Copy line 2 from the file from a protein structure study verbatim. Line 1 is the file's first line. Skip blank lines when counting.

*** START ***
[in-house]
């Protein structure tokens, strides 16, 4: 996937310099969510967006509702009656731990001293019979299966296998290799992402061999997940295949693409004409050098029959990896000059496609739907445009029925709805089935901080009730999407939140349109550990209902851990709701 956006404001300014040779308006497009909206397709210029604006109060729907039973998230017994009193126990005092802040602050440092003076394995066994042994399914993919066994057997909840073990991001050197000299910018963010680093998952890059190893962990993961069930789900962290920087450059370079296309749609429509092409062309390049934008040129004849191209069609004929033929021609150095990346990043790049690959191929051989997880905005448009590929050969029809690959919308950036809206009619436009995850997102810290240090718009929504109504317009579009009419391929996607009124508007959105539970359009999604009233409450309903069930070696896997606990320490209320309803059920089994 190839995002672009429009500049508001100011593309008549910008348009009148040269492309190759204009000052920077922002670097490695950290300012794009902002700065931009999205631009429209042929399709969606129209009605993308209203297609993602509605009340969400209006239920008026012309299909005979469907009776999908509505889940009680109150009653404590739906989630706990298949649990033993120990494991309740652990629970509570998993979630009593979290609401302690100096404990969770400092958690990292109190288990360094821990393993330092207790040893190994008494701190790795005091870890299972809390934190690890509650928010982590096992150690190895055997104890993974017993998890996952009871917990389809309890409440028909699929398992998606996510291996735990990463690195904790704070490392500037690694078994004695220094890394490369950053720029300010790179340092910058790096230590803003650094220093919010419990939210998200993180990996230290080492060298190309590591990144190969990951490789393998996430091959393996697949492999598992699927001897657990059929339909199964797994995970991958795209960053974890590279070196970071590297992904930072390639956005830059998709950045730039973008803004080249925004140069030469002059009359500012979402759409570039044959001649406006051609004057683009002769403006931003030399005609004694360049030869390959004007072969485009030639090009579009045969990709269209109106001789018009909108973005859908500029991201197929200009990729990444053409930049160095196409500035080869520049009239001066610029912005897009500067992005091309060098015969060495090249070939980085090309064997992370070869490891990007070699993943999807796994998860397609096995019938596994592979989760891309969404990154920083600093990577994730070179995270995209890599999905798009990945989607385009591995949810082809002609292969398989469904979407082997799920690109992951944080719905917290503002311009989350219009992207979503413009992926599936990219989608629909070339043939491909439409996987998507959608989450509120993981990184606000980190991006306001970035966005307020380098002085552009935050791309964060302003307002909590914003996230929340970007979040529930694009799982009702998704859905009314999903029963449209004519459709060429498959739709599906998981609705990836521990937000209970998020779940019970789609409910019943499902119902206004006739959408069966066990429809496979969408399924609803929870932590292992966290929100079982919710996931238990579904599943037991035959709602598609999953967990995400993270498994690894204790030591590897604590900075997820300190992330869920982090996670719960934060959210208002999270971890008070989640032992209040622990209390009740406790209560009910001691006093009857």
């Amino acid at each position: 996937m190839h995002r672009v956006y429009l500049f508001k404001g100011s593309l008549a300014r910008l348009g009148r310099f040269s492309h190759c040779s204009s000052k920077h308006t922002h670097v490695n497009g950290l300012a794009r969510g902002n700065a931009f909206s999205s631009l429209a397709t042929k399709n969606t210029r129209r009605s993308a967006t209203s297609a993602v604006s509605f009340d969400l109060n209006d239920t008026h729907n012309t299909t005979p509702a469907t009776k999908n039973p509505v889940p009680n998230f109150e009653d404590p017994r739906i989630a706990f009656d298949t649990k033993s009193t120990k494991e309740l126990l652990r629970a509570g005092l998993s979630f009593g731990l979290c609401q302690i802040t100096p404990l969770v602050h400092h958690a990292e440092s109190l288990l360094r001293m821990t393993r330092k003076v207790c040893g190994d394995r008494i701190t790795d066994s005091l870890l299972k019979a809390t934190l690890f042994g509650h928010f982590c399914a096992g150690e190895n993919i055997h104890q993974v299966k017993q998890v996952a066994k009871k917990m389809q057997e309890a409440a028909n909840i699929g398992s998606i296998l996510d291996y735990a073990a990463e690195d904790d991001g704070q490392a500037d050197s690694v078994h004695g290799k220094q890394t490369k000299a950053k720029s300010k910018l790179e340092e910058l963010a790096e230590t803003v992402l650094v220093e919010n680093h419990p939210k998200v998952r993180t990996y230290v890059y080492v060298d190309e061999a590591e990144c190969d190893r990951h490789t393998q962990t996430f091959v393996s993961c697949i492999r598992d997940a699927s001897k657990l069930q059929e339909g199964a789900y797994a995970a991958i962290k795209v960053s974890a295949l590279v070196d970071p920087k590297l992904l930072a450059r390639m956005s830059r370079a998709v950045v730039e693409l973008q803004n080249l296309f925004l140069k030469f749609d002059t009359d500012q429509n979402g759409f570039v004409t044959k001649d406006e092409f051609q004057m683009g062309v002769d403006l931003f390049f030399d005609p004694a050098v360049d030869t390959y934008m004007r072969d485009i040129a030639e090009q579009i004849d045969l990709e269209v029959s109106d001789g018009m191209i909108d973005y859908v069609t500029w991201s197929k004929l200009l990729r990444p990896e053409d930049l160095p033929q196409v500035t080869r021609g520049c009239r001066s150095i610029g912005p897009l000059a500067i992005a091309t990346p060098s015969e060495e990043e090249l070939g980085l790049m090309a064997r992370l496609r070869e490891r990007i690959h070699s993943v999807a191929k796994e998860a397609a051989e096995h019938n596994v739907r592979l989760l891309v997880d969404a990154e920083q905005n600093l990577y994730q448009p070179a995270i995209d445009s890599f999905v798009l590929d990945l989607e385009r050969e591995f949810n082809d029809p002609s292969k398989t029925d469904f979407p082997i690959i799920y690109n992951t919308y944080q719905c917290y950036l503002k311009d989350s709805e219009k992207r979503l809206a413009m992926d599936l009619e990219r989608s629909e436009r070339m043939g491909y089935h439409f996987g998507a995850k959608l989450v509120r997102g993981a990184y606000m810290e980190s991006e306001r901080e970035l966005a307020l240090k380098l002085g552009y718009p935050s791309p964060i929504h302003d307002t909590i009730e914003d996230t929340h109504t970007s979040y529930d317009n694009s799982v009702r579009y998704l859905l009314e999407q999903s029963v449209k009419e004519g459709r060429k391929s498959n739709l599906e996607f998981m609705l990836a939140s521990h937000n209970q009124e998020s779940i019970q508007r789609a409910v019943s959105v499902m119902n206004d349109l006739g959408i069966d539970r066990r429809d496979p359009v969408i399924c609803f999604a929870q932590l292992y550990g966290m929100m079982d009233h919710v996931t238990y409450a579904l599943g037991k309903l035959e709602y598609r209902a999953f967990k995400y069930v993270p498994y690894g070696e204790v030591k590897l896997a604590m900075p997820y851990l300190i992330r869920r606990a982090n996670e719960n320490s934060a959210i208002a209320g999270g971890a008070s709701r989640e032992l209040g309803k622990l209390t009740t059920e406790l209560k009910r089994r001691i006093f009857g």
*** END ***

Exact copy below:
């Protein structure tokens, strides 16, 4: 996937310099969510967006509702009656731990001293019979299966296998290799992402061999997940295949693409004409050098029959990896000059496609739907445009029925709805089935901080009730999407939140349109550990209902851990709701 956006404001300014040779308006497009909206397709210029604006109060729907039973998230017994009193126990005092802040602050440092003076394995066994042994399914993919066994057997909840073990991001050197000299910018963010680093998952890059190893962990993961069930789900962290920087450059370079296309749609429509092409062309390049934008040129004849191209069609004929033929021609150095990346990043790049690959191929051989997880905005448009590929050969029809690959919308950036809206009619436009995850997102810290240090718009929504109504317009579009009419391929996607009124508007959105539970359009999604009233409450309903069930070696896997606990320490209320309803059920089994 190839995002672009429009500049508001100011593309008549910008348009009148040269492309190759204009000052920077922002670097490695950290300012794009902002700065931009999205631009429209042929399709969606129209009605993308209203297609993602509605009340969400209006239920008026012309299909005979469907009776999908509505889940009680109150009653404590739906989630706990298949649990033993120990494991309740652990629970509570998993979630009593979290609401302690100096404990969770400092958690990292109190288990360094821990393993330092207790040893190994008494701190790795005091870890299972809390934190690890509650928010982590096992150690190895055997104890993974017993998890996952009871917990389809309890409440028909699929398992998606996510291996735990990463690195904790704070490392500037690694078994004695220094890394490369950053720029300010790179340092910058790096230590803003650094220093919010419990939210998200993180990996230290080492060298190309590591990144190969990951490789393998996430091959393996697949492999598992699927001897657990059929339909199964797994995970991958795209960053974890590279070196970071590297992904930072390639956005830059998709950045730039973008803004080249925004140069030469002059009359500012979402759409570039044959001649406006051609004057683009002769403006931003030399005609004694360049030869390959004007072969485009030639090009579009045969990709269209109106001789018009909108973005859908500029991201197929200009990729990444053409930049160095196409500035080869520049009239001066610029912005897009500067992005091309060098015969060495090249070939980085090309064997992370070869490891990007070699993943999807796994998860397609096995019938596994592979989760891309969404990154920083600093990577994730070179995270995209890599999905798009990945989607385009591995949810082809002609292969398989469904979407082997799920690109992951944080719905917290503002311009989350219009992207979503413009992926599936990219989608629909070339043939491909439409996987998507959608989450509120993981990184606000980190991006306001970035966005307020380098002085552009935050791309964060302003307002909590914003996230929340970007979040529930694009799982009702998704859905009314999903029963449209004519459709060429498959739709599906998981609705990836521990937000209970998020779940019970789609409910019943499902119902206004006739959408069966066990429809496979969408399924609803929870932590292992966290929100079982919710996931238990579904599943037991035959709602598609999953967990995400993270498994690894204790030591590897604590900075997820300190992330869920982090996670719960934060959210208002999270971890008070989640032992209040622990209390009740406790209560009910001691006093009857």